The editor went on: “I got so tired of it. At the last meeting someone said, ‘Where are the nine-penny nails?’ and I said, ‘You don’t need nine-penny nails on plywood’!”
Fant says: “Preaching is always in context. We never preach in isolation. Preaching is an act that involves the whole community of faith.” (Clyde E. Fant, Dean of the Chapel at Stetson University, DeLand, FL, at NCP)
Lloyd Ogilvie recalls William Booth’s statement: “When I got the poor of London on my heart and caught a vision of what Jesus Christ, the reigning Lord, could do with those people, though I knew there were many with greater training, greater wisdom, greater intelligence, greater power than William Booth, I was determined that the living Christ would have all of William Booth that there was.”
Ogilvie says, “I believe that’s our call. And the only commitment and response we can make: does He have all that there is of us?” (Lloyd Ogilvie, Pastor of First Presbyterian Church, Hollywood, CA, at NCP)
COMMITMENT — Many avoid
“Not infrequently I find people who are very interested in the church, quite interested in Christ, certainly interested in getting all the help they can from whatever source –including religion — but if I try to confront them in the name of Christ with the issues Christ raised, they find themselves unprepared to confront them. Disciples confront the issues Christ raised.” (Stuart Briscoe, Pastor of Elmbrook Church, Waukesha, WI, at NCP)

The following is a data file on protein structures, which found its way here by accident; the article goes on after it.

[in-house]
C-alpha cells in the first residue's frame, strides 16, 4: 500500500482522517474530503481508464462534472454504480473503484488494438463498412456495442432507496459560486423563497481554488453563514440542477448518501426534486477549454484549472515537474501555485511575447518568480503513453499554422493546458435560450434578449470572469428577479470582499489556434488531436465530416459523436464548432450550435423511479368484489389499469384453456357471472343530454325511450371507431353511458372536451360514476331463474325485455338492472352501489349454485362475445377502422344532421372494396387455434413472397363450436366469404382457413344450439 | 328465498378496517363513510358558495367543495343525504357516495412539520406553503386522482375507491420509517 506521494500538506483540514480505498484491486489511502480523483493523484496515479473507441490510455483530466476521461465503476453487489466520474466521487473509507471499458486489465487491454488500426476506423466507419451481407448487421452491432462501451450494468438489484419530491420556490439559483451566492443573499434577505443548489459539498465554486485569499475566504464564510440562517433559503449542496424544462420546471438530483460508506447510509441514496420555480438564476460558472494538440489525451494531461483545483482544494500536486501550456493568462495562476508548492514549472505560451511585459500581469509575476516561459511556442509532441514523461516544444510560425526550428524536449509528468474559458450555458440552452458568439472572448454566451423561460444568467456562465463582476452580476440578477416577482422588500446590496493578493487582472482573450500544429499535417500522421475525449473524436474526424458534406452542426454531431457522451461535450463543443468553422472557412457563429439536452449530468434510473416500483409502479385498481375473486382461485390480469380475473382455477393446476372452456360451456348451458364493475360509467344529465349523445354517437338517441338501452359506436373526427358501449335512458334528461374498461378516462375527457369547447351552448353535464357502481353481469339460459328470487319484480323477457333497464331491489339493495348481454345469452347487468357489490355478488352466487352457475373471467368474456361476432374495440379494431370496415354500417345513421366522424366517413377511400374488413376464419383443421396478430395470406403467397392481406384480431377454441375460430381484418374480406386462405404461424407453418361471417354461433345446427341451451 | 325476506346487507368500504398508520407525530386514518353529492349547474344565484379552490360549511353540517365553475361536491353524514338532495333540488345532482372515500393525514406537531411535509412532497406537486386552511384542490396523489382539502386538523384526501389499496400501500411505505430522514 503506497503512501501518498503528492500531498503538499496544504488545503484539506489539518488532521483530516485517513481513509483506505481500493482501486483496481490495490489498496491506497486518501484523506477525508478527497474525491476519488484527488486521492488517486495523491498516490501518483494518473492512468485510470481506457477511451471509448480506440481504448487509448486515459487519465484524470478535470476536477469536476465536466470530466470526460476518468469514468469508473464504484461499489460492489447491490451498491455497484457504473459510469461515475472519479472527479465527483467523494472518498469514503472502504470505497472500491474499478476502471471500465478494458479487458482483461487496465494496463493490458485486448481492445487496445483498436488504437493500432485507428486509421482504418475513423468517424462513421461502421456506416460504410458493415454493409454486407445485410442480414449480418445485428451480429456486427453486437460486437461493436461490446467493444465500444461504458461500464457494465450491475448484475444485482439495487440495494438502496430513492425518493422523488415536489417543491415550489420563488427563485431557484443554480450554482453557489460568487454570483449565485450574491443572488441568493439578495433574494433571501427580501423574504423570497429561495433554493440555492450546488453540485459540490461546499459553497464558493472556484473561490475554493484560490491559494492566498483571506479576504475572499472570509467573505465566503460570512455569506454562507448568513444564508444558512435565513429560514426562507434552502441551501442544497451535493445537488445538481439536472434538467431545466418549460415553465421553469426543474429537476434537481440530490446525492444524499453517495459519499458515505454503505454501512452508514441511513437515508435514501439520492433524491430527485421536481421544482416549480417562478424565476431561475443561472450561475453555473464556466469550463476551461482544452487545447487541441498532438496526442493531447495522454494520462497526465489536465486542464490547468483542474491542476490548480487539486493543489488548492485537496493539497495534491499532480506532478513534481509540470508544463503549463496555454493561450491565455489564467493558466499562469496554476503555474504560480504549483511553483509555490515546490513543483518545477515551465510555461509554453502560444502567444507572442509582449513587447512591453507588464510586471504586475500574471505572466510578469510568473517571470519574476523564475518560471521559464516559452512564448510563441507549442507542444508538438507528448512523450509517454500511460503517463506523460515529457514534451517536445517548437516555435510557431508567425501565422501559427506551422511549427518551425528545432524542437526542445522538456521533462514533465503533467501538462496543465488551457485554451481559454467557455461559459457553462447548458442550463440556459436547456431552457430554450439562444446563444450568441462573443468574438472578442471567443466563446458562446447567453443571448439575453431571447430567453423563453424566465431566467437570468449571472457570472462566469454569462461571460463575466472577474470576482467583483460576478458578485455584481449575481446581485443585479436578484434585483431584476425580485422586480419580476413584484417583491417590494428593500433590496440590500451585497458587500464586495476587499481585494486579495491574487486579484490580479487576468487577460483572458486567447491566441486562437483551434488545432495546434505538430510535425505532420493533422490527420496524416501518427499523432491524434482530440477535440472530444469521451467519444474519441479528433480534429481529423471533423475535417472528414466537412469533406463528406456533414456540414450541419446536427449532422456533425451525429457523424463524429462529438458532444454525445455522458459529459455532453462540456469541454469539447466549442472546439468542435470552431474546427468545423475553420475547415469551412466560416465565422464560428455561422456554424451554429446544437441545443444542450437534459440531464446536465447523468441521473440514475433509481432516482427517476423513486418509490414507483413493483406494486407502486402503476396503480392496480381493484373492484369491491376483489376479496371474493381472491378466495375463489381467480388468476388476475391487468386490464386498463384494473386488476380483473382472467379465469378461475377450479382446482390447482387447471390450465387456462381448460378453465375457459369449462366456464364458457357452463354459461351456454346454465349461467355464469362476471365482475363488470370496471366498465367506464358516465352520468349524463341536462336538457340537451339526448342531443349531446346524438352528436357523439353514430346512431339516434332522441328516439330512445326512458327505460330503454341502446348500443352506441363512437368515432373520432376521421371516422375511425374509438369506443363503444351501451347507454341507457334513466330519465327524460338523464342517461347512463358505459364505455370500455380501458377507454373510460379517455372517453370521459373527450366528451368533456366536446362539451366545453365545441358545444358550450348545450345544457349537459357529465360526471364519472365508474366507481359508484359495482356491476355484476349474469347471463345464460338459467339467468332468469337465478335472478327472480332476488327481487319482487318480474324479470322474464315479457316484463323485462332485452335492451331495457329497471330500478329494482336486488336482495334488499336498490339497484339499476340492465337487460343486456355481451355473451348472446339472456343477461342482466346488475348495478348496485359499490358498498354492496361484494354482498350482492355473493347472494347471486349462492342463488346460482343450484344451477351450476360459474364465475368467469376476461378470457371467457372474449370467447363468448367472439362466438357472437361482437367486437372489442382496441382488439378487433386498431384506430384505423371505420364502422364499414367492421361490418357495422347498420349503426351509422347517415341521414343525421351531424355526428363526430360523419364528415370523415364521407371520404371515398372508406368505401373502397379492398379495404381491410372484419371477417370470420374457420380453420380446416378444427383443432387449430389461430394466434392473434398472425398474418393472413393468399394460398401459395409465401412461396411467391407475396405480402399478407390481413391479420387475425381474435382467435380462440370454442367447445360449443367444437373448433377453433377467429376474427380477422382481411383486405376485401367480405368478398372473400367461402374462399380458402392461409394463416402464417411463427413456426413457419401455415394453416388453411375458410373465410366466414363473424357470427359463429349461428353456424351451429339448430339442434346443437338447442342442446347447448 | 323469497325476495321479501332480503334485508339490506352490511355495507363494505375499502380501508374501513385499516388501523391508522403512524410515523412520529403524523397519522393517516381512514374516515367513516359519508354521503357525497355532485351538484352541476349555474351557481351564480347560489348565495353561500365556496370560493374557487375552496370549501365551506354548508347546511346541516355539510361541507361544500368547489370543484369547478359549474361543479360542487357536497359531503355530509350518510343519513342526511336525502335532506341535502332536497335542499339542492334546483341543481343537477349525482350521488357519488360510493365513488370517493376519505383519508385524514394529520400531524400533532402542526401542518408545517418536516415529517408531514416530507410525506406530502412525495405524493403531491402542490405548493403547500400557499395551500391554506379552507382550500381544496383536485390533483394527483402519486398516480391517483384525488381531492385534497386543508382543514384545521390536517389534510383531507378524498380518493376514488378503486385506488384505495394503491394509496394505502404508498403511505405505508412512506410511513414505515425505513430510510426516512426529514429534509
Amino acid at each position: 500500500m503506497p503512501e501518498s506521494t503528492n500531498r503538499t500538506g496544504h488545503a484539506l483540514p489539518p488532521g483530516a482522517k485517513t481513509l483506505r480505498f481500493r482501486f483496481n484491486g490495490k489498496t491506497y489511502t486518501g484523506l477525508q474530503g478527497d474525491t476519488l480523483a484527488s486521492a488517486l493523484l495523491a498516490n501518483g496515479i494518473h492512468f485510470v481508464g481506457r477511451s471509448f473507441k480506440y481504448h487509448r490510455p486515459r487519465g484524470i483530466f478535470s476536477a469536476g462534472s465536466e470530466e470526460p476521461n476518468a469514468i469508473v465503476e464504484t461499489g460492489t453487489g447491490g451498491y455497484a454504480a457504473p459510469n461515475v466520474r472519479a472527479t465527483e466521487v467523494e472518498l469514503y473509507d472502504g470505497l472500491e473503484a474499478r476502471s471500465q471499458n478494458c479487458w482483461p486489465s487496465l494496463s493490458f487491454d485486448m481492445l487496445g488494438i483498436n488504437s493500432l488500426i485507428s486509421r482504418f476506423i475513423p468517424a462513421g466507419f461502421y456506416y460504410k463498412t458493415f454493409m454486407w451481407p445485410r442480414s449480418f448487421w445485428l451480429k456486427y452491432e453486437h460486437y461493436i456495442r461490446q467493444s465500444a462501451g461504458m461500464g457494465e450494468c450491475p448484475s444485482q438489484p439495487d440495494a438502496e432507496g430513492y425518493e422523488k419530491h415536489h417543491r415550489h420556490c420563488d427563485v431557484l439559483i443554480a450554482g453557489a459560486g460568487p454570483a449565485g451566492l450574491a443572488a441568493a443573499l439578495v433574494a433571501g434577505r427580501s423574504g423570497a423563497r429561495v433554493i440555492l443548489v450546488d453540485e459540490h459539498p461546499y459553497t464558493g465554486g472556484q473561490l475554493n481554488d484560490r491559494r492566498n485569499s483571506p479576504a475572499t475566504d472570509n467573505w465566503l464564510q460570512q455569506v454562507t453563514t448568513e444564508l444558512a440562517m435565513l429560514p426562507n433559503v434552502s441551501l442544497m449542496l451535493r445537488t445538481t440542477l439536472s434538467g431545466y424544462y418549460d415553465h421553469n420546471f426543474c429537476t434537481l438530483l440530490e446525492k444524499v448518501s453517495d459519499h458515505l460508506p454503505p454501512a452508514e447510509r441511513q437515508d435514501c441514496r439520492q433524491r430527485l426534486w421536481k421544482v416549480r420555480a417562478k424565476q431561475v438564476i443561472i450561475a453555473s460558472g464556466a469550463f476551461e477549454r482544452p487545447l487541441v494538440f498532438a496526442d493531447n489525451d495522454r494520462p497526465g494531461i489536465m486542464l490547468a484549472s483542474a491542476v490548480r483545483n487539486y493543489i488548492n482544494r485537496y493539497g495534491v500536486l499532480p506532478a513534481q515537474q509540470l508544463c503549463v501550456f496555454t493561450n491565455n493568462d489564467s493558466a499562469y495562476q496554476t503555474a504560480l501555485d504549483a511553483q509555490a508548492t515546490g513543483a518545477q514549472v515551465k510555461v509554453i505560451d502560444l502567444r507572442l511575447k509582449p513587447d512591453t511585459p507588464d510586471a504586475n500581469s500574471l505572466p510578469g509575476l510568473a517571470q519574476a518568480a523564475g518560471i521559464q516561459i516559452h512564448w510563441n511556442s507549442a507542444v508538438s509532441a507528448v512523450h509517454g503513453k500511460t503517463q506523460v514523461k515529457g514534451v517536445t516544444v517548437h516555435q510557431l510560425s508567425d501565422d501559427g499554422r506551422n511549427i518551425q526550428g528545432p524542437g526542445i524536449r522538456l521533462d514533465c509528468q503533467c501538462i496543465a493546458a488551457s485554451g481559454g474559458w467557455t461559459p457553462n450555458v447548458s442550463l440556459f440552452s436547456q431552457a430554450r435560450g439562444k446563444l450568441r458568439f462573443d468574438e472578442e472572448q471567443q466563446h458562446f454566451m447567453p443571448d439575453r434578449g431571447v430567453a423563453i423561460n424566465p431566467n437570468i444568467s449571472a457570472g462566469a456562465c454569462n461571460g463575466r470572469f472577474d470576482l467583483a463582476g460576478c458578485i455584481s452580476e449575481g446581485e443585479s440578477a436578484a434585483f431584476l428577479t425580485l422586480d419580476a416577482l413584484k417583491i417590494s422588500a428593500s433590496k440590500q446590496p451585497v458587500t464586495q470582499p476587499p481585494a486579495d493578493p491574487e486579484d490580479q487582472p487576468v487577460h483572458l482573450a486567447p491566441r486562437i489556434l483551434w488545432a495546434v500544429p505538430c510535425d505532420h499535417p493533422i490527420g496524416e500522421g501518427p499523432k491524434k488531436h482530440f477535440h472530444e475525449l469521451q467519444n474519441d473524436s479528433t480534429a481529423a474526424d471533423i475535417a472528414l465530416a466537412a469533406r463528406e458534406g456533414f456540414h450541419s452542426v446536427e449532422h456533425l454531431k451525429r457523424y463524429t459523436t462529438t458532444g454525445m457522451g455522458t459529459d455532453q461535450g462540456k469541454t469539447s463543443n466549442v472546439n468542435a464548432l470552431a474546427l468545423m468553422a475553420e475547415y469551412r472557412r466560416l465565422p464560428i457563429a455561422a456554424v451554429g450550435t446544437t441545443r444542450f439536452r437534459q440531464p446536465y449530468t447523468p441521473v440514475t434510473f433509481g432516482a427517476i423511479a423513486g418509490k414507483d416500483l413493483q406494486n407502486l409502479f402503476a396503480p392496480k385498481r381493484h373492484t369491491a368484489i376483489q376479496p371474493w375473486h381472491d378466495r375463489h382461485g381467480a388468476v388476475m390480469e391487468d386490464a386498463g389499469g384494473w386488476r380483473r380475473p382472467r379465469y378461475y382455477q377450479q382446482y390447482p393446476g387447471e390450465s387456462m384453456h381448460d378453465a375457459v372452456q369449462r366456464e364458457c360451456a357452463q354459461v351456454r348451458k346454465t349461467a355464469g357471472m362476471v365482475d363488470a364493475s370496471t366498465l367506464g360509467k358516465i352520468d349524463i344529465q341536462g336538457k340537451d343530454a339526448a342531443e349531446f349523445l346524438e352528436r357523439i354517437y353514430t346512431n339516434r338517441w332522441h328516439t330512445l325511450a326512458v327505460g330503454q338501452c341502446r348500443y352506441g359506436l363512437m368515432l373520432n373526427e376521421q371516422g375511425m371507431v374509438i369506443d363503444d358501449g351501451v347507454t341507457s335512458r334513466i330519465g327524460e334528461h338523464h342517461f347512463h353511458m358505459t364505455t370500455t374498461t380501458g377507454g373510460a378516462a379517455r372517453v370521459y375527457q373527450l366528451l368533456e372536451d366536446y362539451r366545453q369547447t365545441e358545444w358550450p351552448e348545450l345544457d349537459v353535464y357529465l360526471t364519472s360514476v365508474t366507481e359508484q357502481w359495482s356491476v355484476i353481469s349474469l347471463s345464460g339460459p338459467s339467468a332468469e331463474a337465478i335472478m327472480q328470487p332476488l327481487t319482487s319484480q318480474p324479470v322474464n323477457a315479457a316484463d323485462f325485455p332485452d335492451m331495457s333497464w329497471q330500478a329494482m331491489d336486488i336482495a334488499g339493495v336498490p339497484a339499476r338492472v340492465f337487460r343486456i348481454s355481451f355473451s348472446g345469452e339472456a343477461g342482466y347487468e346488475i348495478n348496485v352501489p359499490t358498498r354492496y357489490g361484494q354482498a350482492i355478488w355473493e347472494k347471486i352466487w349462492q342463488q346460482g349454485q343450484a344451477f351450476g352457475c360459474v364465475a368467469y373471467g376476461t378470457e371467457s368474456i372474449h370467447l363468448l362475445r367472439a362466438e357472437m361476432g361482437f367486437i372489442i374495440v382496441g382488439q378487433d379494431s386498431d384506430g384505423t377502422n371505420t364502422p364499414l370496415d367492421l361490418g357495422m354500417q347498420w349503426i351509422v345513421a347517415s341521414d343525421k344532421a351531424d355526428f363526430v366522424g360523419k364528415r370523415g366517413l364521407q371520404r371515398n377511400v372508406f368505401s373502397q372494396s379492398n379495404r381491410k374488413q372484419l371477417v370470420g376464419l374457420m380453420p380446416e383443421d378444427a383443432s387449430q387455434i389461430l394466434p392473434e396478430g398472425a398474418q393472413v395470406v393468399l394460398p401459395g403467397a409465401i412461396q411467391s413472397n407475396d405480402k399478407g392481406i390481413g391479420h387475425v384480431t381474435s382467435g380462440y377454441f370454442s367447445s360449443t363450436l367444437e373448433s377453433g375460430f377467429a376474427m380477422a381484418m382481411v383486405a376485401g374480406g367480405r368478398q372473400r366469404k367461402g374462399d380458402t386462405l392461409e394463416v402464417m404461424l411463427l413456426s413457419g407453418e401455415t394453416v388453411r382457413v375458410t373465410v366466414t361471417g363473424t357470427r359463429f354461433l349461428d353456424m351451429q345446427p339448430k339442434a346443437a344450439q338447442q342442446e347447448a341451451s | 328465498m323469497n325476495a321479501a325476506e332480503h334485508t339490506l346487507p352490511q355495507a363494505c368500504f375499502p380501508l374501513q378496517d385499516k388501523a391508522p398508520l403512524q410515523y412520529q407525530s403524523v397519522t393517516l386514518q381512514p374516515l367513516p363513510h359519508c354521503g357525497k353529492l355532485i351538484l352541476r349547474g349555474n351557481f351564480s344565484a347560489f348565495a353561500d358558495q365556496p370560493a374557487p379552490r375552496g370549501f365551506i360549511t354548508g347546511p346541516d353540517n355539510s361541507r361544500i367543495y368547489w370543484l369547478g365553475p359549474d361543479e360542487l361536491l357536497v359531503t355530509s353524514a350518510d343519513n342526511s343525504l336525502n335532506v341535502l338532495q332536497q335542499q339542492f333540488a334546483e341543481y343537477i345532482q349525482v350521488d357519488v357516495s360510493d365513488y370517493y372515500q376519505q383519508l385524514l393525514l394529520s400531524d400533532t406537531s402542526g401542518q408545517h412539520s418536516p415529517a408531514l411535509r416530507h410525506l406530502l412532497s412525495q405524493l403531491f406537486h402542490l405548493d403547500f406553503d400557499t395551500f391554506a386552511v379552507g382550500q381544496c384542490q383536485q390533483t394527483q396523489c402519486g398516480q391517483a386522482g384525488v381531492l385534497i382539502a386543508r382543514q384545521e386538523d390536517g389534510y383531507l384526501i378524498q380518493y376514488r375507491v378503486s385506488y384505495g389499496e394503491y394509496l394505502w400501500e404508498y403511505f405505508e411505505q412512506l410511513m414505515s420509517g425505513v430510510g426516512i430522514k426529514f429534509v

CONVERSION — Each must experience
“A. K. Chalmers, professor of homiletics at Boston University, loved to tell about the time he and some friends went nature gliding or sliding. They were going through the mountains in winter and came to one of these natural slides. The guide had a hard time getting them to try it at first because it appeared they would go shooting off into oblivion, but after a long time they sat down on that ice and slid on it and it was exhilarating!